I wonder how you come to believe that I'm responsible for what you fear?

beatledog7
January 1, 2013, 03:52 PM
CB900F has it right: "safe" is relative at best. Complete safety is unachievable.

It is also a fact that there is no inherent right to feel safe, nor is there an inherent right to feel anything. But let's say there were, and that I don't feel safe in "gun-free" zones. Since I have a right to enter them and in many cases am even required to enter them, they should be eliminated because they violate my inherent right to feel safe.

You can easily demonstrate how utterly silly this notion of a right to feel safe is. Somebody above mentioned fear of clowns. There are lots of people who are afraid of the dark, of dogs, of closed places, of open places, of water, of bridges, etc. And we have to admit, people have died in situations involving all of these things (except maybe clowns). So they can feel safe, we must create an environment in which people can live their lives without ever encountering a clown, the dark, a dog, an open space, a bridge...

See how silly that is?

PT92
January 1, 2013, 04:39 PM
Ever see people at the airport interviewed by the news? The reporter asks if they think the TSA is doing anything for them. Everyone invariably says they, "feel safer". I've never seen anyone ever say, "I know I'm safer"
Reminds me of an old "All in the Family" episode where Archie does a PSA concerning hijacking (early 70's it was real common). He suggests that the airlines provide a revolver to each passenger as they board the plane--his theory is that the potential 'hijacker' would think twice about taking over the plane if they feared getting shot...? Of course, the show was produced by an extremely liberal Gary Marshall so it always made "conservative" Archie out to look like a loon and liberal "Meat-head & Gloria" look like brain-surgeons.

Pardon if I veered off on a tangent (I'm in my 40's so maybe some of you here are not even familiar with the show).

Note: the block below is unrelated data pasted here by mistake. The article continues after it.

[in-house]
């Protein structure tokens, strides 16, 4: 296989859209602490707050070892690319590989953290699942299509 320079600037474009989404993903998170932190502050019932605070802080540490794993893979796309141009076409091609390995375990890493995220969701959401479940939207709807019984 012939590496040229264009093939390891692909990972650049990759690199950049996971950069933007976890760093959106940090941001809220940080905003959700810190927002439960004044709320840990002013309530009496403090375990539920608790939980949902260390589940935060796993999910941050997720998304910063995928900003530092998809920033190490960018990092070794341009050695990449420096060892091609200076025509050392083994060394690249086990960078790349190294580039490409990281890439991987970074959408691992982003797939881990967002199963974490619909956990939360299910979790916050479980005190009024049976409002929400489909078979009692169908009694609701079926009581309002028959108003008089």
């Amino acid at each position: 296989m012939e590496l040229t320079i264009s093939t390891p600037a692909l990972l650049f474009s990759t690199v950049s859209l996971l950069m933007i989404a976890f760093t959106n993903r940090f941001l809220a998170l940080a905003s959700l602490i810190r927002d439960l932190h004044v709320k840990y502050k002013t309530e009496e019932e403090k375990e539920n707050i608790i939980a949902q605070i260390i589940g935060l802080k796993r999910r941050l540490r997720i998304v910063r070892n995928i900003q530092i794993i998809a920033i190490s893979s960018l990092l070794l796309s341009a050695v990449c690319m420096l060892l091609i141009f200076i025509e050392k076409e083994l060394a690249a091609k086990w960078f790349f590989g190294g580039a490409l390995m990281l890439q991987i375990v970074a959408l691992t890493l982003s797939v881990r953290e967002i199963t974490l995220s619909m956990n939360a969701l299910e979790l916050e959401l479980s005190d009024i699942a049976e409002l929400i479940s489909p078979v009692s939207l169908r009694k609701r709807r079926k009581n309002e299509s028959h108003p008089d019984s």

--Happy New Year

Inebriated
January 1, 2013, 05:02 PM
It isn't unreasonable for people to feel unsafe with others around them carrying a gun. Hell, I'm not particularly fond of being around anyone with a gun who's training background I don't know... But the important thing for people to realize is that ccw-related accidents are so absolutely miniscule that it's like mentioning how many times someone gets in their car at the post office, and accidentally drives into the post office. I could throw out some analogies, make some points about pros of ccw for the bystander, etc... but I'd be preaching to the choir...

Slipknot_Slim
January 1, 2013, 05:24 PM
If you ask most of these people if they would feel safe around a uniformed police officer, what do you think their answer would be? Yet, you and I both know that there have been times when police officer's have had negligent discharges of their weapons. Yet, most people still feel safe.

Frankly, there are people who open carry that I don't feel safe around and others that I don't give a second thought. Working in a store that sells firearms and ammo, I see quite a few people carrying guns. Some people I don't give a second thought and others worry me to death until they get out of the store.

As far as concealed carry, if you're doing it right....nobody but you should know.

armedandsafe
January 1, 2013, 05:34 PM
My common response to the "I don't feel safe with people who are carrying guns" is a little different from what I'm seeing here.

My response is, "I don't feel as safe when I'm with people who don't carry guns. I prefer to have back up from people who have taken the effort to defend themselves."

Pops

cfullgraf
January 1, 2013, 05:47 PM
Ever see people at the airport interviewed by the news? The reporter asks if they think the TSA is doing anything for them. Everyone invariably says they, "feel safer". I've never seen anyone ever say, "I know I'm safer"

Veering off topic a little, TSA does not make me safer, TSA does not make me feel safer. It only serves to make people think the government is doing something while wasting tax dollars and my/their time.